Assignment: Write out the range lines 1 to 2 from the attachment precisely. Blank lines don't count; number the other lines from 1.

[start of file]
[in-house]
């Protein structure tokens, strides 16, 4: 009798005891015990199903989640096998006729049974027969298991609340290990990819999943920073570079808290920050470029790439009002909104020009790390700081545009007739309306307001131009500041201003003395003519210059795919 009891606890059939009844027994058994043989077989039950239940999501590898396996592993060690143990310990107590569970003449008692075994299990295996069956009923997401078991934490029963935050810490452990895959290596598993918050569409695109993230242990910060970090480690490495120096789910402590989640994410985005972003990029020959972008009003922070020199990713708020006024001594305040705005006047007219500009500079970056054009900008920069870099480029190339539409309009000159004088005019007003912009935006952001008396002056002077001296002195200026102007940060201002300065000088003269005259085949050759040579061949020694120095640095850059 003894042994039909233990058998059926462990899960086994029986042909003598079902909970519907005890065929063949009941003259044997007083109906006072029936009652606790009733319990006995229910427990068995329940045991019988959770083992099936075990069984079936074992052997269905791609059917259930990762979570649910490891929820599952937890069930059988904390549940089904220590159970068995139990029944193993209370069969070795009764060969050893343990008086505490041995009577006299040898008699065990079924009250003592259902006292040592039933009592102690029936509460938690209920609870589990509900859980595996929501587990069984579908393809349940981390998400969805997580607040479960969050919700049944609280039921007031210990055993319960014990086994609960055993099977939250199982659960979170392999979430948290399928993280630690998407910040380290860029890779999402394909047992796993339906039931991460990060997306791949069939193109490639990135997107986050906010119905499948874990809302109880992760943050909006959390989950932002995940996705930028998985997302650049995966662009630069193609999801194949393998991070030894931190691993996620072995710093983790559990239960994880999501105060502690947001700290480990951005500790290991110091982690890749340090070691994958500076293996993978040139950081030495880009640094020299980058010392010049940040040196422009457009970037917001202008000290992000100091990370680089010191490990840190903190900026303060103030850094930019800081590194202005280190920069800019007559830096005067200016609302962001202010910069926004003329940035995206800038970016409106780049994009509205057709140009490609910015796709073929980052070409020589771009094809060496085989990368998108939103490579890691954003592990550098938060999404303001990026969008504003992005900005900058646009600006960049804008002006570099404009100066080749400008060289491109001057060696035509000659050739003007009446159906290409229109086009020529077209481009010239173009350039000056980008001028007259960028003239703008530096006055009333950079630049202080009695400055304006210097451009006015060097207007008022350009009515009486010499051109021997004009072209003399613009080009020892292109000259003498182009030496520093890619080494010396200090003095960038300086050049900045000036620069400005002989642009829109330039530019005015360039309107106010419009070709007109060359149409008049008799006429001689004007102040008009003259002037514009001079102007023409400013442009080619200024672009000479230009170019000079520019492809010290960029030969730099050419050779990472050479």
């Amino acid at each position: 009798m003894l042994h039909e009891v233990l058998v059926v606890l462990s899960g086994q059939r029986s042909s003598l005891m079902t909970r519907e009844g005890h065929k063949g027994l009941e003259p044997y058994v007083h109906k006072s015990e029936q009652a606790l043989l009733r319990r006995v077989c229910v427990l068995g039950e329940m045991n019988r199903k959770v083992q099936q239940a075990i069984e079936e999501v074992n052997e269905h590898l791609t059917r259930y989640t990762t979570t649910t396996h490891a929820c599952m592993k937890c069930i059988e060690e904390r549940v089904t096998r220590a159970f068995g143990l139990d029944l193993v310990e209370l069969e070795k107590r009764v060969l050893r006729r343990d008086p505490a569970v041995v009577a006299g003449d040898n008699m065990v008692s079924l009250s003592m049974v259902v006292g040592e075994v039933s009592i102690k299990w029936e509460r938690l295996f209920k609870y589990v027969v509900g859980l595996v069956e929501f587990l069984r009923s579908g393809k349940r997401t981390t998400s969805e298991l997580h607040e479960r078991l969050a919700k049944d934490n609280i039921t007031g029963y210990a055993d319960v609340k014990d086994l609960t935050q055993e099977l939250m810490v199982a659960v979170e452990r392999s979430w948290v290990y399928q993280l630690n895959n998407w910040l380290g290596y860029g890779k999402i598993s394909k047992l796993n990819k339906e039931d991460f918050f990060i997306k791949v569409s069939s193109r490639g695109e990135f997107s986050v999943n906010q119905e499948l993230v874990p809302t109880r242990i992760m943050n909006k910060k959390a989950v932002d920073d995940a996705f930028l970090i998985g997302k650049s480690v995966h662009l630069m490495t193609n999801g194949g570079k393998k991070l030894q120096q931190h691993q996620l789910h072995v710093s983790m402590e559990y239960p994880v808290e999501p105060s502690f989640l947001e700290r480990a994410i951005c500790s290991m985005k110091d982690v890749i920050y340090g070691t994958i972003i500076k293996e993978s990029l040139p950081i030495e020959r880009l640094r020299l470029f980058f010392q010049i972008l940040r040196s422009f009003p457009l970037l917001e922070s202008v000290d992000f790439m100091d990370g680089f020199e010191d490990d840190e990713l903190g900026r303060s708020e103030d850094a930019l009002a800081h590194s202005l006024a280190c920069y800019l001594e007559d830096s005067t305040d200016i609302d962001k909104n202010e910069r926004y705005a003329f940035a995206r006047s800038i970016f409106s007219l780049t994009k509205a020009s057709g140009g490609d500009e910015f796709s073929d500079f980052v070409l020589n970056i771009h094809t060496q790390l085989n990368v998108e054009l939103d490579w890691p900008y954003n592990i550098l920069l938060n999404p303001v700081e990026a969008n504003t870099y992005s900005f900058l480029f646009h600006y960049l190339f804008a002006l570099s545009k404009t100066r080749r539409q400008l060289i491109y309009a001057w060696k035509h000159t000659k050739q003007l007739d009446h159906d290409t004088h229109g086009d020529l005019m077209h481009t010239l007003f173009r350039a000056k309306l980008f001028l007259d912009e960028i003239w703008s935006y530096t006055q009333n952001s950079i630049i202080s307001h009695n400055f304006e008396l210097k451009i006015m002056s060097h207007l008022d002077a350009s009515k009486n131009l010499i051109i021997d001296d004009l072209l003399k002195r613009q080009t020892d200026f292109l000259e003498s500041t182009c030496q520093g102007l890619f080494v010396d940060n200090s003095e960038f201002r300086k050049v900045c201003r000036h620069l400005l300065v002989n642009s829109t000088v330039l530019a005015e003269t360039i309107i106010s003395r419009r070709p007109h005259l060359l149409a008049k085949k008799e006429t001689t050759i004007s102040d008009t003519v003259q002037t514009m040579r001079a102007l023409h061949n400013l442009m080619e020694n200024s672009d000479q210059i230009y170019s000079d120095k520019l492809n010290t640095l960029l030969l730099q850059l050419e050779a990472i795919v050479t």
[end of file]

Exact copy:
[in-house]
């Protein structure tokens, strides 16, 4: 009798005891015990199903989640096998006729049974027969298991609340290990990819999943920073570079808290920050470029790439009002909104020009790390700081545009007739309306307001131009500041201003003395003519210059795919 009891606890059939009844027994058994043989077989039950239940999501590898396996592993060690143990310990107590569970003449008692075994299990295996069956009923997401078991934490029963935050810490452990895959290596598993918050569409695109993230242990910060970090480690490495120096789910402590989640994410985005972003990029020959972008009003922070020199990713708020006024001594305040705005006047007219500009500079970056054009900008920069870099480029190339539409309009000159004088005019007003912009935006952001008396002056002077001296002195200026102007940060201002300065000088003269005259085949050759040579061949020694120095640095850059 003894042994039909233990058998059926462990899960086994029986042909003598079902909970519907005890065929063949009941003259044997007083109906006072029936009652606790009733319990006995229910427990068995329940045991019988959770083992099936075990069984079936074992052997269905791609059917259930990762979570649910490891929820599952937890069930059988904390549940089904220590159970068995139990029944193993209370069969070795009764060969050893343990008086505490041995009577006299040898008699065990079924009250003592259902006292040592039933009592102690029936509460938690209920609870589990509900859980595996929501587990069984579908393809349940981390998400969805997580607040479960969050919700049944609280039921007031210990055993319960014990086994609960055993099977939250199982659960979170392999979430948290399928993280630690998407910040380290860029890779999402394909047992796993339906039931991460990060997306791949069939193109490639990135997107986050906010119905499948874990809302109880992760943050909006959390989950932002995940996705930028998985997302650049995966662009630069193609999801194949393998991070030894931190691993996620072995710093983790559990239960994880999501105060502690947001700290480990951005500790290991110091982690890749340090070691994958500076293996993978040139950081030495880009640094020299980058010392010049940040040196422009457009970037917001202008000290992000100091990370680089010191490990840190903190900026303060103030850094930019800081590194202005280190920069800019007559830096005067200016609302962001202010910069926004003329940035995206800038970016409106780049994009509205057709140009490609910015796709073929980052070409020589771009094809060496085989990368998108939103490579890691954003592990550098938060999404303001990026969008504003992005900005900058646009600006960049804008002006570099404009100066080749400008060289491109001057060696035509000659050739003007009446159906290409229109086009020529077209481009010239173009350039000056980008001028007259960028003239703008530096006055009333950079630049202080009695400055304006210097451009006015060097207007008022350009009515009486010499051109021997004009072209003399613009080009020892292109000259003498182009030496520093890619080494010396200090003095960038300086050049900045000036620069400005002989642009829109330039530019005015360039309107106010419009070709007109060359149409008049008799006429001689004007102040008009003259002037514009001079102007023409400013442009080619200024672009000479230009170019000079520019492809010290960029030969730099050419050779990472050479």